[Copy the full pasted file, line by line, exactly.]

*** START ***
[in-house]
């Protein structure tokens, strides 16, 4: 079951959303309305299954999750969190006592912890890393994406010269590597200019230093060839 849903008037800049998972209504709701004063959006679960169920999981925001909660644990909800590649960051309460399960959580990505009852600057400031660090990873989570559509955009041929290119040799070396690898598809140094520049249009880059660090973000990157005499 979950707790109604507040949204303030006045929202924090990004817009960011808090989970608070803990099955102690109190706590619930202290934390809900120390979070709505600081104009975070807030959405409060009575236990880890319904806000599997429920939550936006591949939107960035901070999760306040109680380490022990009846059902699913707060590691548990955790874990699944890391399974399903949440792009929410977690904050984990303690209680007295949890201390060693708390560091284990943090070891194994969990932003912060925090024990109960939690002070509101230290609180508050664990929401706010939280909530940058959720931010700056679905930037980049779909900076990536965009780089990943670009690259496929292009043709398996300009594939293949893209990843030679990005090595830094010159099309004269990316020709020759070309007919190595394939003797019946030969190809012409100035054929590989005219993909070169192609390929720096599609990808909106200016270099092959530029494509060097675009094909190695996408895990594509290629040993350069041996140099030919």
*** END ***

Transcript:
[in-house]
């Protein structure tokens, strides 16, 4: 079951959303309305299954999750969190006592912890890393994406010269590597200019230093060839 849903008037800049998972209504709701004063959006679960169920999981925001909660644990909800590649960051309460399960959580990505009852600057400031660090990873989570559509955009041929290119040799070396690898598809140094520049249009880059660090973000990157005499 979950707790109604507040949204303030006045929202924090990004817009960011808090989970608070803990099955102690109190706590619930202290934390809900120390979070709505600081104009975070807030959405409060009575236990880890319904806000599997429920939550936006591949939107960035901070999760306040109680380490022990009846059902699913707060590691548990955790874990699944890391399974399903949440792009929410977690904050984990303690209680007295949890201390060693708390560091284990943090070891194994969990932003912060925090024990109960939690002070509101230290609180508050664990929401706010939280909530940058959720931010700056679905930037980049779909900076990536965009780089990943670009690259496929292009043709398996300009594939293949893209990843030679990005090595830094010159099309004269990316020709020759070309007919190595394939003797019946030969190809012409100035054929590989005219993909070169192609390929720096599609990808909106200016270099092959530029494509060097675009094909190695996408895990594509290629040993350069041996140099030919």